If you ever lose sight of the fact that everything on this planet is connected, just take a walk down to the banks of the Illinois River.
You can easily see that connection in a passing barge as it chugs along the waterway that connects the Great Lakes to the Mississippi River and onto the Gulf of Mexico. Many of those barge containers are filled with central Illinois corn.
Not as easy to see as the containers themselves is the nutrient runoff that leaches into the river by growing that corn. It’s this runoff that connects our region’s agriculture industry to the marine ecosystem and fishing industries in the gulf.
Chad Wagner, a program coordinator with the U.S. Geological Survey, said, “The (Illinois River) basin is also estimated to be one of the largest geographic sources of nutrients like nitrogen and phosphorus to the Gulf of Mexico.”
Those nutrients contribute to the so-called “dead zone” in the Gulf of Mexico, an area where algae blooms choke off oxygen supplies for marine life.
Because of these critical commercial and ecological connections, the U.S. Geological Survey (USGS) has chosen the Illinois River Basin as the third in a group of 10 U.S.-integrated water basins where the survey is launching the Next Generation Water Observing System.
Historically, the USGS has provided key data to the agencies and decision-makers working on water quality issues. Those data are currently generated by thousands of monitoring technologies in streams, rivers, and wells throughout the country.
But Wagner said a lack of data limits the full potential of those monitoring systems.
“So, it’s similar to buying a new iPhone, right, and only using it to make phone calls or text messages. We’ve got these really cool modern tools that can help us to understand our vulnerability to water resource issues, but we can’t fully use them because we don’t have enough data,” said Wagner.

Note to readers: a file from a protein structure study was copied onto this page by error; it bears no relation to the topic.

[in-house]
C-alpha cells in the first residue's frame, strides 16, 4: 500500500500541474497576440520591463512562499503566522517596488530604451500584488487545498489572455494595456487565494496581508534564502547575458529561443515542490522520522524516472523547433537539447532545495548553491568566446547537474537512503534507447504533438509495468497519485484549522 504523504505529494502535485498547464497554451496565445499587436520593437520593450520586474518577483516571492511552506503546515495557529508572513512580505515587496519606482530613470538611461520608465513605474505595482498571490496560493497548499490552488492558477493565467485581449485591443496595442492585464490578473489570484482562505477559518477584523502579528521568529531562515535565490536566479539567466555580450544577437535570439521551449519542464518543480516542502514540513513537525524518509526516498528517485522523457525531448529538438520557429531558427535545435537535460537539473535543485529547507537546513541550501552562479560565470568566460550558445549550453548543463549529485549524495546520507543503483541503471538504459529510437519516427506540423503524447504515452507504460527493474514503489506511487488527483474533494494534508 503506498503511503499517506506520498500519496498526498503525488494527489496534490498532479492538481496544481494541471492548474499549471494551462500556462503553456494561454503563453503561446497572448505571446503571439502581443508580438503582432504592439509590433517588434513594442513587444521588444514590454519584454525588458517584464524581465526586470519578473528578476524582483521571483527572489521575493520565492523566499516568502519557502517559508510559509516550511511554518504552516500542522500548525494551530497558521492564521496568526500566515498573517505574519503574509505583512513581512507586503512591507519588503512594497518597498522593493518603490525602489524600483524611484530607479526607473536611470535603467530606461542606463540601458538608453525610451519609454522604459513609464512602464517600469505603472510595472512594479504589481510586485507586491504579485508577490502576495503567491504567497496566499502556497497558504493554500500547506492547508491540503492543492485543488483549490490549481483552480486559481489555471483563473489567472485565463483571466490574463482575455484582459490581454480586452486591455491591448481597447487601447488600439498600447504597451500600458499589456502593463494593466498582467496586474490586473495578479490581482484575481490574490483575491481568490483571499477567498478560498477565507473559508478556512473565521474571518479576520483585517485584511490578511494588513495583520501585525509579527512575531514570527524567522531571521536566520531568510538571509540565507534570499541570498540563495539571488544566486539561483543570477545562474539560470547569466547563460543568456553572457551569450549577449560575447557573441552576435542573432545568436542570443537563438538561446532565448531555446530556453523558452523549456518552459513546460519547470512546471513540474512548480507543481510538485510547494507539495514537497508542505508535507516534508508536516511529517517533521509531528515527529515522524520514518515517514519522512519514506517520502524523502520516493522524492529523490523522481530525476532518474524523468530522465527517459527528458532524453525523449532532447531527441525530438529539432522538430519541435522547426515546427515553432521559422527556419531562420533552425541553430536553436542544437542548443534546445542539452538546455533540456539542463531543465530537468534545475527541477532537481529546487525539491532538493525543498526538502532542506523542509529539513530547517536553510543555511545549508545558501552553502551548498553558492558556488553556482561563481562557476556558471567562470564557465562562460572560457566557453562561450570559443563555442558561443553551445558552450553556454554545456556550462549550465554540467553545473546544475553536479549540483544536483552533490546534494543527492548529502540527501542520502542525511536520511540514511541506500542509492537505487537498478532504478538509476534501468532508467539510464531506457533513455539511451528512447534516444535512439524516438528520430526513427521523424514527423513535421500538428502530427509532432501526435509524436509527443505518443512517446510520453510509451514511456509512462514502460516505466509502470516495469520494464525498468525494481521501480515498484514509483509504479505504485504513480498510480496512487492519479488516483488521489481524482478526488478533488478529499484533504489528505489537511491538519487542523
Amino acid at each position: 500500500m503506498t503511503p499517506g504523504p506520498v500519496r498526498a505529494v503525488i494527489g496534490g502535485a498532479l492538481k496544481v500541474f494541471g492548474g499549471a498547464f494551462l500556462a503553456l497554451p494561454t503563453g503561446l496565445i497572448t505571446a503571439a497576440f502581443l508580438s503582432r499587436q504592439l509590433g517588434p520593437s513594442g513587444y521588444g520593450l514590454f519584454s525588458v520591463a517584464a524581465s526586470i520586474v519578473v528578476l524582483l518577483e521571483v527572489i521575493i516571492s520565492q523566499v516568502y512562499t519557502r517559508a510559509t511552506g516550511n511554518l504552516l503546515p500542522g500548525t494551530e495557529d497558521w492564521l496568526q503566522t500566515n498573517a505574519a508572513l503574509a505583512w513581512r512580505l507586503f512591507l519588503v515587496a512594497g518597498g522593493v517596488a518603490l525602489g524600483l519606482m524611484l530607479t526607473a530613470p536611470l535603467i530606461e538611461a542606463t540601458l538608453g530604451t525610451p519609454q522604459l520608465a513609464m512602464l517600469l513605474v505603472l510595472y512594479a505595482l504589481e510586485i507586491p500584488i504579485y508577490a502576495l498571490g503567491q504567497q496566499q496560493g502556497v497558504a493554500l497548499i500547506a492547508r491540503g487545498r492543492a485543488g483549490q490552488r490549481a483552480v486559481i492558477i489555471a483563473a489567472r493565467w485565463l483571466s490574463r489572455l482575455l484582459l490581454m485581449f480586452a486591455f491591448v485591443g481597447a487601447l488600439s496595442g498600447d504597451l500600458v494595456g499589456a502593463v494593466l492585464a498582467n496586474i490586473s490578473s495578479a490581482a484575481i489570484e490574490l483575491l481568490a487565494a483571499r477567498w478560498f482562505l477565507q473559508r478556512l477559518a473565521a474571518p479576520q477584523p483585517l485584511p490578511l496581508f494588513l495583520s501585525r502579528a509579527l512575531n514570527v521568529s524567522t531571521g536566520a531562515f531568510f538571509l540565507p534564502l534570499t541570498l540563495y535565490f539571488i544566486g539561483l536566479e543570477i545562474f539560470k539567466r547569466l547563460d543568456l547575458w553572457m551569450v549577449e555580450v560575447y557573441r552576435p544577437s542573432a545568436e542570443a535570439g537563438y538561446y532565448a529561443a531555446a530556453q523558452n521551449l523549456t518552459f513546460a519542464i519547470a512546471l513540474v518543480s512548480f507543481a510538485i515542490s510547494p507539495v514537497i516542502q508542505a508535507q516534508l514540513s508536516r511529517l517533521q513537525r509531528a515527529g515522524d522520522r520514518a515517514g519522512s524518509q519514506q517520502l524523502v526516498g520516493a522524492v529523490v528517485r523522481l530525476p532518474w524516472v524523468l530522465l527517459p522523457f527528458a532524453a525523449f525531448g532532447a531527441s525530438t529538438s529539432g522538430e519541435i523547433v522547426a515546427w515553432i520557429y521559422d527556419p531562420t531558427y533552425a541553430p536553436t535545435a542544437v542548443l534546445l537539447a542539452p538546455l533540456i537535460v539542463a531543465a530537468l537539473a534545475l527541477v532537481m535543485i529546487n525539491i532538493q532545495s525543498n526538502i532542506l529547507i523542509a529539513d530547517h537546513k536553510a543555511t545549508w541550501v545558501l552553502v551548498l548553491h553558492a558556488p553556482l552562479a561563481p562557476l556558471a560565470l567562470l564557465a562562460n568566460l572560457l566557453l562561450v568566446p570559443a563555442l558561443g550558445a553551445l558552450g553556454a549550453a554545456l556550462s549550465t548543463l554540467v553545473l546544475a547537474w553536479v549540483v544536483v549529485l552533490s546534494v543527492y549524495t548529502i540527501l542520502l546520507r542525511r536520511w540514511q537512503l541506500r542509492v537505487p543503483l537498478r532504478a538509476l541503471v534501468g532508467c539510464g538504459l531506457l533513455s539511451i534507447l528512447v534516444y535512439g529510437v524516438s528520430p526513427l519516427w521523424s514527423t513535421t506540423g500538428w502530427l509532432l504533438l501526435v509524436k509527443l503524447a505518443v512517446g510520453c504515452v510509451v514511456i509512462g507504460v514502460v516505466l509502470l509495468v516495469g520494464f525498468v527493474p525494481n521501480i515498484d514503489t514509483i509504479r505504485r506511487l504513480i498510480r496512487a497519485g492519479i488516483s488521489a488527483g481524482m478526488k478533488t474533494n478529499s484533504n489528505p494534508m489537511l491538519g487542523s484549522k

The USGS says the program will include the installation of dense arrays of sensors at selected sites to provide the agency with state-of-the-art measurement capabilities. Wagner said the Illinois River basin is ideal for learning how to scale the program nationally, especially as it pertains to nutrient reduction strategies.
“We really were targeting for this third basin, for it to be a Midwestern watershed and primarily with nutrient delivery and harmful algal bloom issues that really would allow our understanding of the science related to those issues to expand," Wagner said.
“That’s an exciting opportunity for the State of Illinois, and it dovetails quite nicely with an update to the state water plan," added Loren Wobig, the Office of Water Resources director for the Illinois Department of Natural Resources IDNR).
The revision of that State Water Plan is itself newsworthy: the last update was completed 36 years ago by a task force appointed by then-Gov. Jim Thompson.
“It was high time to create an update to that plan,” said Wobig. “There are some improvements that have been made and new challenges that have emerged...particularly with an emphasis on social and environmental justice issues.”
This week, IDNR is holding a series of virtual public outreach sessions to get input on the 13 priority areas the agency has outlined for the revised plan.
The USGS data also may come in handy for researchers such as Pete Fandel, an agriculture professor at Illinois Central College. Understanding and mitigating nutrient runoff is central to the research underway on the college’s 70-acre farm.
“The water out of those two fields goes through a bioreactor. Microbes in the soil then use the nitrogen as a food source to help digest that large carbon source that you fed them which is either corn cobs or the wood chips,” said Fandel.
“More and better data is always helpful. No doubt about it,” said Robert Hirschfeld, a water policy specialist for Prairie Rivers Network. “What we need as well as data is the political will to do what’s necessary to protect our water.”
Prairie Rivers Network is promoting the public outreach sessions for the State Water Plan to farmers who are a key group, with the power to drive sustainable change in water resource management.
Fandel also is a farmer.
“I mean most farmers, we view ourselves as caretakers of the land,” he said. “So whatever we can do to prolong that soil as a natural resource. The water quality aspect as well, you know we don’t want to lose stuff out of our fields that's going to get into our water supply or get into the Illinois River.”
In any case, it seems a tide of improved science, policy, and practice could soon converge for the lasting health of the Illinois River Basin.
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